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CHAPTER XI.

OF THE UNION OF THE BLESSED SPIRITS WITH GOD, IN THE VISION OF THE DIVINITY.

When we look upon anything, though it is present to us, it is not itself united to our eyes, but only sends out to them a certain representation or picture of itself, which is called its sensible species, by means of which we see. So also when we 155contemplate or understand anything, that which we understand is not united to our understanding otherwise than by another representation and most delicate and spiritual image, which is called intelligible species. But further, these species, by how many windings and changes do they get to the understanding! They arrive at the exterior senses, thence pass to the interior, then to the imagination, then to the active understanding, and come at last to the passive understanding, to the end that passing through so many strainers and under so many files they may be purified, subtilised and perfected, and of sensible become intelligible.

Thus, Theotimus, we see and understand all that we see and understand in this mortal life, yea even things of faith; for, as the mirror contains not the thing we see in it but only the representation and species of it (which representation, stayed by the mirror, produces another in the beholding eye), so the word of faith does not contain the things which it announces, but only represents them, and this representation of divine things which is in the word of faith produces another representation of them, which our understanding, helped by God's grace, accepts and receives as a representation of holy truth, and our will takes delight in it, and embraces it, as an honourable, profitable, lovely and excellent truth. Thus the truths signified in God's word are by it represented to the understanding as things expressed in the mirror are by the mirror represented to the eye: whence the great Apostle said that to believe is to see as in a glass.170170I Cor. xiii. 12.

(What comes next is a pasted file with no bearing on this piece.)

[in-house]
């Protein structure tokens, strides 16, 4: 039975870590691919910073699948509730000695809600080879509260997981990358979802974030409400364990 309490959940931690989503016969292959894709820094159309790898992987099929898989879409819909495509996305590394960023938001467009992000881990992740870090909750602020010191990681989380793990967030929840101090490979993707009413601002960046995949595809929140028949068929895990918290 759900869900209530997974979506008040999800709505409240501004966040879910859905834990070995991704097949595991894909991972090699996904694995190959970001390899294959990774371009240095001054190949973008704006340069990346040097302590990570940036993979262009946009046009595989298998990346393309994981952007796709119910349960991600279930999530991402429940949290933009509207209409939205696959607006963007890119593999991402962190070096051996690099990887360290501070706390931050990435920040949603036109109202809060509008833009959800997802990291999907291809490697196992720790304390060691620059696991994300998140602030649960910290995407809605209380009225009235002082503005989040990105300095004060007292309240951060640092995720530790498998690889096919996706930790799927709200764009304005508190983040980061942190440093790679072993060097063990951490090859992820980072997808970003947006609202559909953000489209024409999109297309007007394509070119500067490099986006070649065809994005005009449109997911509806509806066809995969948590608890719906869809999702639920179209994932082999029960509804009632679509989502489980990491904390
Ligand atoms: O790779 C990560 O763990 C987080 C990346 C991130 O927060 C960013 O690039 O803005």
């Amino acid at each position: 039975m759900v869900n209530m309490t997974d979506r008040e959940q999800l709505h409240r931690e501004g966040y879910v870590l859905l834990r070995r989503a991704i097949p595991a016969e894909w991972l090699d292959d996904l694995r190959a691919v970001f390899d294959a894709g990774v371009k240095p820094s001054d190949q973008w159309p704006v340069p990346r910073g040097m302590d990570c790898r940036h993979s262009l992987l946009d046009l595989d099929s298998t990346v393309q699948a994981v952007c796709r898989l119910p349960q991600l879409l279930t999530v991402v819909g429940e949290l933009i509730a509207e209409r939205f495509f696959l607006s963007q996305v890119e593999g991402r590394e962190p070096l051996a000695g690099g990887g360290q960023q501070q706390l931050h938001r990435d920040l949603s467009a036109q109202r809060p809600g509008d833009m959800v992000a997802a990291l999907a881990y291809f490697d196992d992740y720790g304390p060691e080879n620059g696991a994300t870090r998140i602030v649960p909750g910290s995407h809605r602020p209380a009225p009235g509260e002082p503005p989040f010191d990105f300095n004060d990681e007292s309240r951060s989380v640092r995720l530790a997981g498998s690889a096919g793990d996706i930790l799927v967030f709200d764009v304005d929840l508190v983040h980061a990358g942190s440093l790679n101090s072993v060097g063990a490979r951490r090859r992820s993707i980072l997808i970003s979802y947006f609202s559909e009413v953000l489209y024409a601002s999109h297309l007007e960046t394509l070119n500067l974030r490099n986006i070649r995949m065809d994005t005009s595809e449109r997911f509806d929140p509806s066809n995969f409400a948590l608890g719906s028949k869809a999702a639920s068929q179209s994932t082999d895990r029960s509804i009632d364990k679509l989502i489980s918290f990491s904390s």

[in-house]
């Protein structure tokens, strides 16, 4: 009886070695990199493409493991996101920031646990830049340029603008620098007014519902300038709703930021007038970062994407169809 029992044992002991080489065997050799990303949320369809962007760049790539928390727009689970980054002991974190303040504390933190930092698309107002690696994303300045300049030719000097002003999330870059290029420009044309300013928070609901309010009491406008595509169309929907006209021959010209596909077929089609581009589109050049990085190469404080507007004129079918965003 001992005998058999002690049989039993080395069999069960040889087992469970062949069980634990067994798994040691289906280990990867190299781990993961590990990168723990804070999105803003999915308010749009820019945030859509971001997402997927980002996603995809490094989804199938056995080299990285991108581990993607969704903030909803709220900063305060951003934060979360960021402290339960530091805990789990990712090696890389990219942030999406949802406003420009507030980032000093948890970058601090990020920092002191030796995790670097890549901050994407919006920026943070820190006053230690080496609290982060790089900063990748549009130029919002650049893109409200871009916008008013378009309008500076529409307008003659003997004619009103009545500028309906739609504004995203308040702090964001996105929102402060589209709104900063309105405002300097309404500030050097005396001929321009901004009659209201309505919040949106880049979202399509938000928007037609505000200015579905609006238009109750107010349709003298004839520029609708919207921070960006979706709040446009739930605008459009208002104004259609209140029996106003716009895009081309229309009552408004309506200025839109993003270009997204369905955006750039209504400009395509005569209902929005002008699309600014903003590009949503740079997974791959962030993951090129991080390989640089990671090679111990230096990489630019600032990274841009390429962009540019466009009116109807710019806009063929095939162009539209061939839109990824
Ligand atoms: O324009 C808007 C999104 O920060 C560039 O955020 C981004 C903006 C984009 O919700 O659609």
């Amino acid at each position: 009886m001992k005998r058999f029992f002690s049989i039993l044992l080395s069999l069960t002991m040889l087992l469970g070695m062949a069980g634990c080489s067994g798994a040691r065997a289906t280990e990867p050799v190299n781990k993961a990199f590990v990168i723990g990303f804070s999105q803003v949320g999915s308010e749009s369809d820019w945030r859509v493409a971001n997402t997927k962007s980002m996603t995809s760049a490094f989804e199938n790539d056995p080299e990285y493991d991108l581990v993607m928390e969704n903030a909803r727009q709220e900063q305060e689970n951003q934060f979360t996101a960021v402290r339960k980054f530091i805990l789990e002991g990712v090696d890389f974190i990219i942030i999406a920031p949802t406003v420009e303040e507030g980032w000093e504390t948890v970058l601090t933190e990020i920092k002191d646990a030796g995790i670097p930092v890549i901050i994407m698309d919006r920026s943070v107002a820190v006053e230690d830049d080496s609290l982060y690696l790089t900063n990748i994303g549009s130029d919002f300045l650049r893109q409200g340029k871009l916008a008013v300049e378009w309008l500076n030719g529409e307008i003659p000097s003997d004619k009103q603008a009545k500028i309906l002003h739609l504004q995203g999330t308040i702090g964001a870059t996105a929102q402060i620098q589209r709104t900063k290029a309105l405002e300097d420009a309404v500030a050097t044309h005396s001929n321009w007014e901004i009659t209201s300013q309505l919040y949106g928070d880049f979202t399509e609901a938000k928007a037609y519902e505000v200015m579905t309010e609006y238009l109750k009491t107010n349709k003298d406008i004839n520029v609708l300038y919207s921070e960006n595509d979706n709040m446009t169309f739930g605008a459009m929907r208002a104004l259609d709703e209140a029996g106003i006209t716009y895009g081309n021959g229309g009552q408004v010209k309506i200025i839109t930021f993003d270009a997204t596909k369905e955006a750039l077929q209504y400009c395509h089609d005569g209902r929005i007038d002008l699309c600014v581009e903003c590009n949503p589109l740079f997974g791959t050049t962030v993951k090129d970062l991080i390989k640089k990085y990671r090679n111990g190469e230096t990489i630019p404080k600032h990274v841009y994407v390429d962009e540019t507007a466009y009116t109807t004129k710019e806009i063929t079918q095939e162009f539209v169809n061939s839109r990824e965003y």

But in heaven, Theotimus,—Ah! my God, what a favour!—The Divinity will unite itself to our understanding without the mediation of any species or representation at all, but it will itself apply and join itself to our understanding, making itself in such sort present unto it, that that inward presence shall be instead of a representation or species. O God! what sweetness shall it be for man's understanding to be united for ever to its sovereign object, receiving not its representation but its presence, not the picture or species, but the very essence of its divine truth and majesty. We shall be there as most happy 156children of the divinity, and shall have the honour to be fed with the divine substance itself, taken into our soul by the mouth of our understanding, and what surpasses all sweetness is, that as mothers are not contented with feeding their babes with their milk, which is their own substance, if they do not also put the breast into their mouth, that these may receive their substance, not in a spoon or other instrument, but even in, and by this same substance (so that this maternal substance serves as well for food, as for a conduit to convey it to the dear little suckling);—so God our Father is not contented to make us receive his proper substance in our understanding, that is, to make us see his divinity, but by an abyss of his sweetness, wills himself to apply his substance to our soul, to the end that we may no longer understand it by species or representation but in itself and by itself; so that his fatherly and eternal substance is both species and object to our understanding. Then these divine promises shall be fulfilled in an excellent manner: I will lead her into the wilderness, and I will speak to her heart,171171Osee. ii. 14. and give her suck. Rejoice with Jerusalem and be glad with her. That you may suck and be filled with the breasts of her consolations, that you may milk out, and flow with delights from the abundance of her glory: you shall be carried at the breasts, and upon the knees they shall caress you.172172Is. lxvi. 10, 11, 12.

Infinite bliss, Theotimus, and one which has not been promised only, but of which we have a pledge in the Blessed Sacrament, that perpetual feast of Divine Grace. For in it we receive the blood of Our Saviour in his flesh, and his flesh in his blood; his blood being applied unto us by means of his flesh, his substance by his substance to our very corporal mouth; that we may know that so he will apply unto us his divine essence in the eternal feast of his glory. True it is, this favour is done unto us here really but covertly, under Sacramental species and appearances, whereas in heaven, the Divinity will give himself openly, and we shall see him face to face as he is.

 


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